Fred Akers, coach of the Wyoming Cowboys in the 1970s, once told reporters he did his best thinking “on the back of a tractor.”
Helped him sort things out, he said. Must have worked, because he went on to a pretty successful career as football coach at Texas, then at Purdue. Couldn't win the big bowl games though, and that was a problem.
I don't have a big tractor. But an old bench out at the far end of our place east of Cheyenne serves the same therapeutic purpose. You can do some pretty good thinking out there.
We have slightly under five acres. That's big enough that you don't hear the neighbors when they argue, and about as much as a guy wants to mow. We keep the far end in prairie grass. Early on, on a whim, I cut a path around the perimeter, and it was one of the best wild-hair ideas I ever had. My dog Mitch loves scaring up rabbits in the long grass as we walk the property lines, twice a day.
Our neighbor to the south is the Union Pacific Railroad, where mile-long trains lug their way up Archer Hill. It's a tough pull from either direction, because the abandoned bridge at the edge of our place is at the top of the hill. Locomotives – 4,500 horsepower each – throb their way past our place, and I've seen as many as seven at the head end of a single train.
In bed at night, you can feel the vibration of those big traction motors hauling a nation's freight containers, coal, grain, fruit, new cars and thousands of other goods to market. A lady in North Platte was once asked if the whistles of the 1940s-era steam locomotives were distracting. No, she replied, that's the sound of a healthy nation's busy economy.
My old bench was built 30 years ago from scrap lumber, by a college friend who had given up drinking and needed something to do in the evening. That old bench has nails that need to be pounded down, and has been painted barn red more times than I can remember. Its aged appearance just makes it more precious. It has seen a lot of years, but then so have I. And I've got some nails that could be pounded back in as well.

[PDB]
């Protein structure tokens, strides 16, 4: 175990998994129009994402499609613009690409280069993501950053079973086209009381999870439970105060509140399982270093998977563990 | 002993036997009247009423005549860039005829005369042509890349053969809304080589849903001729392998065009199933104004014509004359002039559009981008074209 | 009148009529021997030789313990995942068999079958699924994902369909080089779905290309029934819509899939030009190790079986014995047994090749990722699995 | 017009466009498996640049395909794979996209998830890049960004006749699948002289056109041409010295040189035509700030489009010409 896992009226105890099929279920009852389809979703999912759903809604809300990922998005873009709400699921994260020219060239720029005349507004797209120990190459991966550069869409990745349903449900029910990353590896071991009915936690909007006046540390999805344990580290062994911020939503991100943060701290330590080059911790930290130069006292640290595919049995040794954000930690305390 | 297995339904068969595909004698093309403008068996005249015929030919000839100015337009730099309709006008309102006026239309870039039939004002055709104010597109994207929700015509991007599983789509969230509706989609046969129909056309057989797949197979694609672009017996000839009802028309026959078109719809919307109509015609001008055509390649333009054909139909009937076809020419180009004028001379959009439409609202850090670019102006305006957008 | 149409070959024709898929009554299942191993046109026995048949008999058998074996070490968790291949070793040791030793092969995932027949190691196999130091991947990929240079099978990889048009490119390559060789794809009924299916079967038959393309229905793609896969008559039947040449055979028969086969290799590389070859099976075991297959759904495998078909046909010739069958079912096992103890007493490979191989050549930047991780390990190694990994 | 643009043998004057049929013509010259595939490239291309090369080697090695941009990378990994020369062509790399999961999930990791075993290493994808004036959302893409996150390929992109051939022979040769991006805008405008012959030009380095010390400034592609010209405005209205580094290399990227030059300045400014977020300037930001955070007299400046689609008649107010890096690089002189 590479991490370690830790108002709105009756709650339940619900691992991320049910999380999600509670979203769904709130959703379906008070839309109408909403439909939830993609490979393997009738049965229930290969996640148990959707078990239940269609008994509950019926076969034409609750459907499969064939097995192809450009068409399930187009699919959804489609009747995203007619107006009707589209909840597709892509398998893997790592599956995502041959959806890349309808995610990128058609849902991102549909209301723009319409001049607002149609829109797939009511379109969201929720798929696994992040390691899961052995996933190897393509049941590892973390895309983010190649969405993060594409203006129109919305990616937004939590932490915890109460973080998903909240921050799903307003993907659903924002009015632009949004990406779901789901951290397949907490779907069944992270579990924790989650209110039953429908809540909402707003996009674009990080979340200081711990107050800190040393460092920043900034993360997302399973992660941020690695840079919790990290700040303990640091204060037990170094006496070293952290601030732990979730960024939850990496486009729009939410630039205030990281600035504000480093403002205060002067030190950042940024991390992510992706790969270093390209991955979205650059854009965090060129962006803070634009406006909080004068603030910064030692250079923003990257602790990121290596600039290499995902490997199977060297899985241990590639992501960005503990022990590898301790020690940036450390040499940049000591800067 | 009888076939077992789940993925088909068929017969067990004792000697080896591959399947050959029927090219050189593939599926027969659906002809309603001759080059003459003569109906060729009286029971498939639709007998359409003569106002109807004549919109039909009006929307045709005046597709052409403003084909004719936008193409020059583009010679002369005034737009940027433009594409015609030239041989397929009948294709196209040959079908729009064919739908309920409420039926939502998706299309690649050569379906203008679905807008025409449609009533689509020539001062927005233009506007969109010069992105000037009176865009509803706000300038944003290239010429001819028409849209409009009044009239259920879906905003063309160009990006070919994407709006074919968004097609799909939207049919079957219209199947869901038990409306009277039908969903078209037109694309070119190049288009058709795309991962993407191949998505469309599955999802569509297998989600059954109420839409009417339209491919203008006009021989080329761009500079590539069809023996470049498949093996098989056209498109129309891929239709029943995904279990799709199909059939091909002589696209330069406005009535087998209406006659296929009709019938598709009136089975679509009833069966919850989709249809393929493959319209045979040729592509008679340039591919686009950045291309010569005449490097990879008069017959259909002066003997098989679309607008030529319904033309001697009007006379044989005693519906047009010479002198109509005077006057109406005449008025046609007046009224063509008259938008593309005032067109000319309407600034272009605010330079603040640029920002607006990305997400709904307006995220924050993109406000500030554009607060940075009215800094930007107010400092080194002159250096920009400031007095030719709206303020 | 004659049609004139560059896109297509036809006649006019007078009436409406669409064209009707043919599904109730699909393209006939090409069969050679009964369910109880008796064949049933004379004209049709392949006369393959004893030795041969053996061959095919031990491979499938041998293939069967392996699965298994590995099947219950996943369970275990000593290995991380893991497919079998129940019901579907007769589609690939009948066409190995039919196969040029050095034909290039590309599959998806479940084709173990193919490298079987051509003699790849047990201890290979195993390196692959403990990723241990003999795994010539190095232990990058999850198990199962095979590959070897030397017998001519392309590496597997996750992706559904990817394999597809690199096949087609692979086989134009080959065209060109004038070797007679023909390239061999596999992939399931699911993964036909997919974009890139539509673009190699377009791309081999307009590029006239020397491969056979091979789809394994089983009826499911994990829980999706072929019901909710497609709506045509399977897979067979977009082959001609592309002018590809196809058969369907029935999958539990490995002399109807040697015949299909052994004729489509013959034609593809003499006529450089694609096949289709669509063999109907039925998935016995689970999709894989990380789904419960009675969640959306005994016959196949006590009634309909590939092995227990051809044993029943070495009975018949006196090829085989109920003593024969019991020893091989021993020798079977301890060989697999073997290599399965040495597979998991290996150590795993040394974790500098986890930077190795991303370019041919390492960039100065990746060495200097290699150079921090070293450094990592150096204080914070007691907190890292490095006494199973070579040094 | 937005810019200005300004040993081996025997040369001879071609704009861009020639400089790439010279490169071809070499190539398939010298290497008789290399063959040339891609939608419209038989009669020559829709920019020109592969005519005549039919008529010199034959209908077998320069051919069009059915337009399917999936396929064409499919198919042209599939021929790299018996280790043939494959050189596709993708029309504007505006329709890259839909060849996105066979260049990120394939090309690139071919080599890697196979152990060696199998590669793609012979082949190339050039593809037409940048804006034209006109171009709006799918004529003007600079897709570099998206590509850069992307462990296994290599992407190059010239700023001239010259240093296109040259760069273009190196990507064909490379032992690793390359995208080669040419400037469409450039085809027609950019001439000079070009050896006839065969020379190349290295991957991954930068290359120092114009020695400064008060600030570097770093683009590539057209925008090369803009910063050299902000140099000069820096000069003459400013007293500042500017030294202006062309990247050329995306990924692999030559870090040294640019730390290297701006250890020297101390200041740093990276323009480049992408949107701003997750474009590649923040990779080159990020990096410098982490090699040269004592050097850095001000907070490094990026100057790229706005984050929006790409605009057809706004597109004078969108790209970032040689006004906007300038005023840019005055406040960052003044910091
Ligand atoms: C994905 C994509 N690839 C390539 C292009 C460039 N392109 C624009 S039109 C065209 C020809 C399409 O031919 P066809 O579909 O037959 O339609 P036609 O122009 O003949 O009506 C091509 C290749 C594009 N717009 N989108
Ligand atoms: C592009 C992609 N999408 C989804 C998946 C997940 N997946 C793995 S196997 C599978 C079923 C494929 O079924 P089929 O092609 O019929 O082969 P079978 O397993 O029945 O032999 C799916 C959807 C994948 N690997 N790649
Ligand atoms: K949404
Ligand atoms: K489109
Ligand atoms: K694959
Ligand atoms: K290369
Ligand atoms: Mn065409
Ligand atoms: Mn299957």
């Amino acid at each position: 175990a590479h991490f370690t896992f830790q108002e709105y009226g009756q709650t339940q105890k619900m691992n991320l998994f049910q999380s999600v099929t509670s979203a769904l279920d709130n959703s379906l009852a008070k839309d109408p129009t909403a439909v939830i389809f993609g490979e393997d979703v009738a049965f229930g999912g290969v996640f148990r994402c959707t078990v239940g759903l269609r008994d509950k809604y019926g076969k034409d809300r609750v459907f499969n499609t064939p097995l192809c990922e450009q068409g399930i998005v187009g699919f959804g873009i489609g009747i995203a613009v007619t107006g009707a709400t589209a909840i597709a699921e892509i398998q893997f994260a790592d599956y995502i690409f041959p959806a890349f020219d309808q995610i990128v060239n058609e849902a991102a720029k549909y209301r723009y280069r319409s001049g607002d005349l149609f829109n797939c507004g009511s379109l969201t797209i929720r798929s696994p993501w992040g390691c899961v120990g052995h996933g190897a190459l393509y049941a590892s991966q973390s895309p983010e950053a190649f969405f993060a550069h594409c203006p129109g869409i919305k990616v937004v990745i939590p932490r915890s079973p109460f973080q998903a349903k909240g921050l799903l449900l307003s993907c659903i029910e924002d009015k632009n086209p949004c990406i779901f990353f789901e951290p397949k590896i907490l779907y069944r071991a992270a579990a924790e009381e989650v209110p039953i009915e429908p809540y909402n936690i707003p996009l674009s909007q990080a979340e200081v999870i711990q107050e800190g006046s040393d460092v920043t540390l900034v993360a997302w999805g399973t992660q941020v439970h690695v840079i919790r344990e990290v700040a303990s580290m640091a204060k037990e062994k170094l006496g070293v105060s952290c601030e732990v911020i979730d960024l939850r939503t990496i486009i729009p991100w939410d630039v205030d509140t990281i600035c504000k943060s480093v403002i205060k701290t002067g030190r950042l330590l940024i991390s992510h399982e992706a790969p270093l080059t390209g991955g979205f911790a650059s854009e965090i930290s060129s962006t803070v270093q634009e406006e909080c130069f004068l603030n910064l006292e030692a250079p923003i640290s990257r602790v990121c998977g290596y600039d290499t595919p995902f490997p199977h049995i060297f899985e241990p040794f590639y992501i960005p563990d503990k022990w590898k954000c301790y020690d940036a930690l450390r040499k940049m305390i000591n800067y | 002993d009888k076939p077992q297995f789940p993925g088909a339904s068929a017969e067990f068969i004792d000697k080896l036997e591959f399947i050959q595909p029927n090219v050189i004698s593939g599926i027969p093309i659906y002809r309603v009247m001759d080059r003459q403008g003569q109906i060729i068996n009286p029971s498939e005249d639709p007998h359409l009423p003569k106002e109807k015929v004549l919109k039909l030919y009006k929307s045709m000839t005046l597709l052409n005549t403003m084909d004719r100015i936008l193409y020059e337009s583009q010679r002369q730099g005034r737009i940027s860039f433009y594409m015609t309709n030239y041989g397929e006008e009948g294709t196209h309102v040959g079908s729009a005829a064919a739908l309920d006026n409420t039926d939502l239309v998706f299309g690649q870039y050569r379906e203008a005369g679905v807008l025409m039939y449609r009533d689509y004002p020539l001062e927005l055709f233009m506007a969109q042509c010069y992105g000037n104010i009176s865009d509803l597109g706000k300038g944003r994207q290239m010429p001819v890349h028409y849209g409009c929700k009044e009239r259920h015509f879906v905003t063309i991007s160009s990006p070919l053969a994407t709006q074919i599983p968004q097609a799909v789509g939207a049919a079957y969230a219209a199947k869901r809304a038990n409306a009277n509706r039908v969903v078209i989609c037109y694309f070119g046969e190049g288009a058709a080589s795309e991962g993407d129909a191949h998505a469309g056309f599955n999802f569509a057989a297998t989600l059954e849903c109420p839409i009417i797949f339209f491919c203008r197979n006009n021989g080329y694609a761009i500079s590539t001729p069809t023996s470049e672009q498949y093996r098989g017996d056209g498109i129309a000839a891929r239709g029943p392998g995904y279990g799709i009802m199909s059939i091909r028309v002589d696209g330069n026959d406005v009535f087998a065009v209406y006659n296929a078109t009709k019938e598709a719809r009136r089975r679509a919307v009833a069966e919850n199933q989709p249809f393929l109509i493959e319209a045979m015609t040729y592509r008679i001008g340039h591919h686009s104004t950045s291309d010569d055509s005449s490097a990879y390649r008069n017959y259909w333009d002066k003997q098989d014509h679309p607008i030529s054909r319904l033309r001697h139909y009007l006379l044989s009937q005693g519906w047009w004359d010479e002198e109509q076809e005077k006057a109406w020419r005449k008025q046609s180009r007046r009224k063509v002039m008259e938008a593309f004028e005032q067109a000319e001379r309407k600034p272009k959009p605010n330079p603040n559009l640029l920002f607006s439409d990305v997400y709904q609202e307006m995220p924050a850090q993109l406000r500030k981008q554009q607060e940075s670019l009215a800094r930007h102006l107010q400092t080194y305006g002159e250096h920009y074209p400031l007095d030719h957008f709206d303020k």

We make it out there twice a day, Mitch and I. It's one of those retirement rituals that lend structure to my days. We go every morning and every afternoon. If I try to skip, Mitch is on me like a duck on a June bug. So we go.
Facing east on the old bench, you can watch the commerce of a massive nation going east and west on the railroad, and on Interstate 80, beyond the tracks. When the kids were little we drove I-80 west every August for our two precious weeks in Wyoming, then, sadly, back east to Illinois when our vacation was over. I look at that highway today, thankful that I don't ever have to head east again.
If I sit on the bench facing west, I survey the place a lifetime's worth of scrimping, saving, and fixing up old houses and selling them for a profit (sometimes), made possible.
An old boss who was moving from Idaho to suburban Chicago once asked me what he would miss, leaving the west. I told him that the trees back east were nice, but he'd miss the spectacular vistas of blue skies and dramatic clouds of the west. From my bench, I savor those skies, and the green grasses of summer, now turned buckskin tan, then pure golden in the late afternoon sun. Picture a joyous black Labrador, ears flapping, racing through the golden prairie in hopeless pursuit of a jackrabbit. For me, this is the good life, pure and simple.
In these difficult times – when there's enough bad news every day to make you shake your head in disbelief – our therapeutic interludes out in the wonders of everyday Wyoming are more important than ever, renewing my enthusiasm, my optimism, my peace of mind.
So much to be thankful for this week of Thanksgiving.
And every week.
Dave Simpson can be reached at: DaveSimpson145@Hotmail.com